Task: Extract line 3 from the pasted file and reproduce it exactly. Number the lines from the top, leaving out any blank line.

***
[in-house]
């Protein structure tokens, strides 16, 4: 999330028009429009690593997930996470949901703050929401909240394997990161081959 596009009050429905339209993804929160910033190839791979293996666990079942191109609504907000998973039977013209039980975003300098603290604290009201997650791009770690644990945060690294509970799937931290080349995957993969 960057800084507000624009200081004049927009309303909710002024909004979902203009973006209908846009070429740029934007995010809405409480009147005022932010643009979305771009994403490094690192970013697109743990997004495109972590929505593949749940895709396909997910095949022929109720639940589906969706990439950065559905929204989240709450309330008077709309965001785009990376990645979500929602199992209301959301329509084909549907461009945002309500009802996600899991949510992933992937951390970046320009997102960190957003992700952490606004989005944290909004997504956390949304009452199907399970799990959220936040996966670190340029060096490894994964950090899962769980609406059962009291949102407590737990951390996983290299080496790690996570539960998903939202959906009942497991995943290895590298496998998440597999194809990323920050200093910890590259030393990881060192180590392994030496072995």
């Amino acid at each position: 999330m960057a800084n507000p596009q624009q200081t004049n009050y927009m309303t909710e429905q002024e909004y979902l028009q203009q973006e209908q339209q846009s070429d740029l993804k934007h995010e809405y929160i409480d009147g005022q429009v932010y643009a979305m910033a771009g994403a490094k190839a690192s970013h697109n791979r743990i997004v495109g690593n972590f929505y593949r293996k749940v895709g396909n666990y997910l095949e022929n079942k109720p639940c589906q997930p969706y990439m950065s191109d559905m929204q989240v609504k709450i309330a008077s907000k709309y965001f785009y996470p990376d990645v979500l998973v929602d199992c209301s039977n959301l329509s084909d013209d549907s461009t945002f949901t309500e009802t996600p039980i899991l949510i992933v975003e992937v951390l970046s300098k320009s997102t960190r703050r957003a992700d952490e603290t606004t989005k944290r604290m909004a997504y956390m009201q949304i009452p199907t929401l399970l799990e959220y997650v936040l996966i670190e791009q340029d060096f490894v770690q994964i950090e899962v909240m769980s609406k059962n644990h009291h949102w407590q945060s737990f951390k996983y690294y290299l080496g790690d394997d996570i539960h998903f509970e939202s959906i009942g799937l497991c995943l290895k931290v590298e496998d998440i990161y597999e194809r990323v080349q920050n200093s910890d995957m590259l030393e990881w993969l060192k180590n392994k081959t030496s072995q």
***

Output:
């Amino acid at each position: 999330m960057a800084n507000p596009q624009q200081t004049n009050y927009m309303t909710e429905q002024e909004y979902l028009q203009q973006e209908q339209q846009s070429d740029l993804k934007h995010e809405y929160i409480d009147g005022q429009v932010y643009a979305m910033a771009g994403a490094k190839a690192s970013h697109n791979r743990i997004v495109g690593n972590f929505y593949r293996k749940v895709g396909n666990y997910l095949e022929n079942k109720p639940c589906q997930p969706y990439m950065s191109d559905m929204q989240v609504k709450i309330a008077s907000k709309y965001f785009y996470p990376d990645v979500l998973v929602d199992c209301s039977n959301l329509s084909d013209d549907s461009t945002f949901t309500e009802t996600p039980i899991l949510i992933v975003e992937v951390l970046s300098k320009s997102t960190r703050r957003a992700d952490e603290t606004t989005k944290r604290m909004a997504y956390m009201q949304i009452p199907t929401l399970l799990e959220y997650v936040l996966i670190e791009q340029d060096f490894v770690q994964i950090e899962v909240m769980s609406k059962n644990h009291h949102w407590q945060s737990f951390k996983y690294y290299l080496g790690d394997d996570i539960h998903f509970e939202s959906i009942g799937l497991c995943l290895k931290v590298e496998d998440i990161y597999e194809r990323v080349q920050n200093s910890d995957m590259l030393e990881w993969l060192k180590n392994k081959t030496s072995q």